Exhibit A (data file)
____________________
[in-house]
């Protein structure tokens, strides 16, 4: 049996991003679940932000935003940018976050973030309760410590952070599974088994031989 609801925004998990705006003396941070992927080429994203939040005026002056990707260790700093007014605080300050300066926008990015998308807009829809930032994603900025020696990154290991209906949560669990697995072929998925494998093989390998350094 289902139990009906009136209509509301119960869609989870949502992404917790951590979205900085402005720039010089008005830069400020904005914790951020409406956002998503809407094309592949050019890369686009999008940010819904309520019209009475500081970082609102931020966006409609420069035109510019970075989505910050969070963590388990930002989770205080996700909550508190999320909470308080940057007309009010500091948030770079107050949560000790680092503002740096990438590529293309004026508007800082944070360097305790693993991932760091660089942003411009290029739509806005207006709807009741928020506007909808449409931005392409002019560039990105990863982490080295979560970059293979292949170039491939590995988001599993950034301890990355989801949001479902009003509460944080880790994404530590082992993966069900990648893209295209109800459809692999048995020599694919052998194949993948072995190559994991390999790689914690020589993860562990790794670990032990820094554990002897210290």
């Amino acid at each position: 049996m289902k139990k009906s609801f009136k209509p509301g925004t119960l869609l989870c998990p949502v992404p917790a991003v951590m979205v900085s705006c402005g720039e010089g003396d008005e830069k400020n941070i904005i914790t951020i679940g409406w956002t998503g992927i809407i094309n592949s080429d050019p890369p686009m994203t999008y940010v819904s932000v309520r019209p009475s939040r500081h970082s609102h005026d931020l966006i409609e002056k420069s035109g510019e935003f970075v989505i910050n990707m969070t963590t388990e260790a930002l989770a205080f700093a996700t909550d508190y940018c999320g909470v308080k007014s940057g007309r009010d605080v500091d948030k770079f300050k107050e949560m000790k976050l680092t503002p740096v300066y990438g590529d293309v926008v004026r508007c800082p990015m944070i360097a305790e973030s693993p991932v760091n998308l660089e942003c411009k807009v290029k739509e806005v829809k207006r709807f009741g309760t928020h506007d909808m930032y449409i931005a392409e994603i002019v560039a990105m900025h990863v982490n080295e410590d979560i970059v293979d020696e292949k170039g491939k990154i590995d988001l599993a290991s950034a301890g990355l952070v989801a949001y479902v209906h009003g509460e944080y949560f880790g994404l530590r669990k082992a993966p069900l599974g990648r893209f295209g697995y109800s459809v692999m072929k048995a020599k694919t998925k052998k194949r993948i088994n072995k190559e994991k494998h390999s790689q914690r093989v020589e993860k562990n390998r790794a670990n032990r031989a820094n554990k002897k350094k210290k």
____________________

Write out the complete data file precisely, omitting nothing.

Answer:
[in-house]
């Protein structure tokens, strides 16, 4: 049996991003679940932000935003940018976050973030309760410590952070599974088994031989 609801925004998990705006003396941070992927080429994203939040005026002056990707260790700093007014605080300050300066926008990015998308807009829809930032994603900025020696990154290991209906949560669990697995072929998925494998093989390998350094 289902139990009906009136209509509301119960869609989870949502992404917790951590979205900085402005720039010089008005830069400020904005914790951020409406956002998503809407094309592949050019890369686009999008940010819904309520019209009475500081970082609102931020966006409609420069035109510019970075989505910050969070963590388990930002989770205080996700909550508190999320909470308080940057007309009010500091948030770079107050949560000790680092503002740096990438590529293309004026508007800082944070360097305790693993991932760091660089942003411009290029739509806005207006709807009741928020506007909808449409931005392409002019560039990105990863982490080295979560970059293979292949170039491939590995988001599993950034301890990355989801949001479902009003509460944080880790994404530590082992993966069900990648893209295209109800459809692999048995020599694919052998194949993948072995190559994991390999790689914690020589993860562990790794670990032990820094554990002897210290």
């Amino acid at each position: 049996m289902k139990k009906s609801f009136k209509p509301g925004t119960l869609l989870c998990p949502v992404p917790a991003v951590m979205v900085s705006c402005g720039e010089g003396d008005e830069k400020n941070i904005i914790t951020i679940g409406w956002t998503g992927i809407i094309n592949s080429d050019p890369p686009m994203t999008y940010v819904s932000v309520r019209p009475s939040r500081h970082s609102h005026d931020l966006i409609e002056k420069s035109g510019e935003f970075v989505i910050n990707m969070t963590t388990e260790a930002l989770a205080f700093a996700t909550d508190y940018c999320g909470v308080k007014s940057g007309r009010d605080v500091d948030k770079f300050k107050e949560m000790k976050l680092t503002p740096v300066y990438g590529d293309v926008v004026r508007c800082p990015m944070i360097a305790e973030s693993p991932v760091n998308l660089e942003c411009k807009v290029k739509e806005v829809k207006r709807f009741g309760t928020h506007d909808m930032y449409i931005a392409e994603i002019v560039a990105m900025h990863v982490n080295e410590d979560i970059v293979d020696e292949k170039g491939k990154i590995d988001l599993a290991s950034a301890g990355l952070v989801a949001y479902v209906h009003g509460e944080y949560f880790g994404l530590r669990k082992a993966p069900l599974g990648r893209f295209g697995y109800s459809v692999m072929k048995a020599k694919t998925k052998k194949r993948i088994n072995k190559e994991k494998h390999s790689q914690r093989v020589e993860k562990n390998r790794a670990n032990r031989a820094n554990k002897k350094k210290k």